It is tempting to applaud the nonprofit group that is spending nearly $100,000 on ads to pressure Republican lawmakers to accept gun-control measures. The group is fighting a well-financed and powerful corporate gun lobby that has never hesitated to spend millions to get its way in Congress.
But a closer look at this group shows how disturbing its work is. Its name is Organizing for Action; if its initials seem familiar, that’s because the group is the direct descendant of Obama for America, the President’s campaign organization in 2008 and 2012.
That organization is defunct, but its new incarnation has its extremely valuable voter database and many of the same strategists. What it does not have are the campaign’s old limits on who can donate money and how much they can give.
In fact, there are no limits, because it has reorganized as a so-called social welfare group unbound by campaign restrictions. Corporations and billionaires can write checks of any size, aware that they are giving to a group with close ties to the White House, one that is busily promoting President Obama’s agenda. And now that this White House has torn down the last wall between its needs and those of special interests, others will surely do the same.
The organization plans to raise $50 million, the New York Times recently reported. At least half of that sum will come from donors who are pressured to bring in $500,000 or more.
Give or raise that much and you get to be on the group’s “national advisory board,” which will hold quarterly meetings with the President. That is nothing more than a fancy way of setting a price for access to Mr. Obama.
For a $50,000 check, donors can attend a “founders summit” this month at a Washington hotel, where they can mingle with Jim Messina, Organizing for Action’s chairman and the President’s former campaign manager, and Jon Carson, the group’s executive director and formerly the director of the White House Office of Public Engagement. Another longtime presidential adviser, David Plouffe, is also involved with the group.
It is understandable that the White House might want to make use of its campaign voter list, mobilizing supporters when it needs help getting bills through Congress. The group’s leaders say they will hold rallies on important topics ranging from immigration to climate change and note that this kind of organizing is expensive. But the frantic pursuit of big money makes it impossible to call this a grass-roots effort.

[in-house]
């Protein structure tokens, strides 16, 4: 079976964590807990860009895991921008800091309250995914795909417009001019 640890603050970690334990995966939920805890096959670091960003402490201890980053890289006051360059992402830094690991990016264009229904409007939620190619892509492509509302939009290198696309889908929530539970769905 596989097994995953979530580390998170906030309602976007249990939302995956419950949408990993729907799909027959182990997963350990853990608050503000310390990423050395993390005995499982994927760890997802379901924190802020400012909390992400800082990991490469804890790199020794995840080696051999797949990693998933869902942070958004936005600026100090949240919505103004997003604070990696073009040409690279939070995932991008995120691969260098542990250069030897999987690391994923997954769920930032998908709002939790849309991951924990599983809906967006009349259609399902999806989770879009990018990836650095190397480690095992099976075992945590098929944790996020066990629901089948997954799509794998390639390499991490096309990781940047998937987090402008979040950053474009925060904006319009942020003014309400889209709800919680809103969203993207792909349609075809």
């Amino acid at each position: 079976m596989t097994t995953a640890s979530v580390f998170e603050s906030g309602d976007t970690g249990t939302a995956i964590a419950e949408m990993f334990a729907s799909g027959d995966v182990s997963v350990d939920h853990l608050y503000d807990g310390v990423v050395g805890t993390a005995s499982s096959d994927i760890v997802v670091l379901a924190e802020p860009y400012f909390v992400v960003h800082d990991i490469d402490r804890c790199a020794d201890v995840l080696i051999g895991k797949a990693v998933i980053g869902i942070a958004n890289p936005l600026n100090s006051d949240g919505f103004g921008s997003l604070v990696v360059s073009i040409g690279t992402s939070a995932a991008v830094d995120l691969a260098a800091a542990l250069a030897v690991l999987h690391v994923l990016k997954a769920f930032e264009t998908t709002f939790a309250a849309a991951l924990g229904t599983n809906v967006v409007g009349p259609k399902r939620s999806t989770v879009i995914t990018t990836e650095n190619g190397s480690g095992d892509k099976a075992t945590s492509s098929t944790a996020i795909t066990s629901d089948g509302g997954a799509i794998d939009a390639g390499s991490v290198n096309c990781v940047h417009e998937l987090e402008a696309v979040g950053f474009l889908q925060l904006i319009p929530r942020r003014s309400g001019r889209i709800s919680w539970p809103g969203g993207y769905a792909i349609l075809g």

Any corporation with a matter pending before the administration can give lavishly to Organizing for Action as a way of currying favor, knowing that the West Wing will take note. (The group does not have to disclose its donors but says it will, and plans to reject money from registered lobbyists and political action committees.) It is also a way for donors to bypass the limits on giving to the Democratic Party: The new group does similar work but without restrictions on donations.
When conservative groups first began using social welfare groups as vehicles for fund-raising and advocacy, Mr. Obama denounced the practice. “You can’t stand by and let the special interests drown out the voices of the American people,” he said in 2010.
A year later, though, he allowed his supporters to set up a “super PAC” called Priorities USA Action. The new group is built on the same defeatist philosophy of “if you can’t beat them, join them.”
If Organizing for Action wants to restore the bracing political spirit that carried Mr. Obama into office in 2008, it can refuse all corporate contributions and limit donations to a few hundred dollars. Otherwise, it will play the same sleazy game that its opponents do made even worse by the assent of the President.
— New York Times
Guidelines: Please keep your comments smart and civil. Don't attack other readers personally, and keep your language decent. Comments that violate these standards, or our privacy statement or visitor's agreement, are subject to being removed and commenters are subject to being banned. To post comments, you must be a registered user on toledoblade.com. To find out more, please visit the FAQ.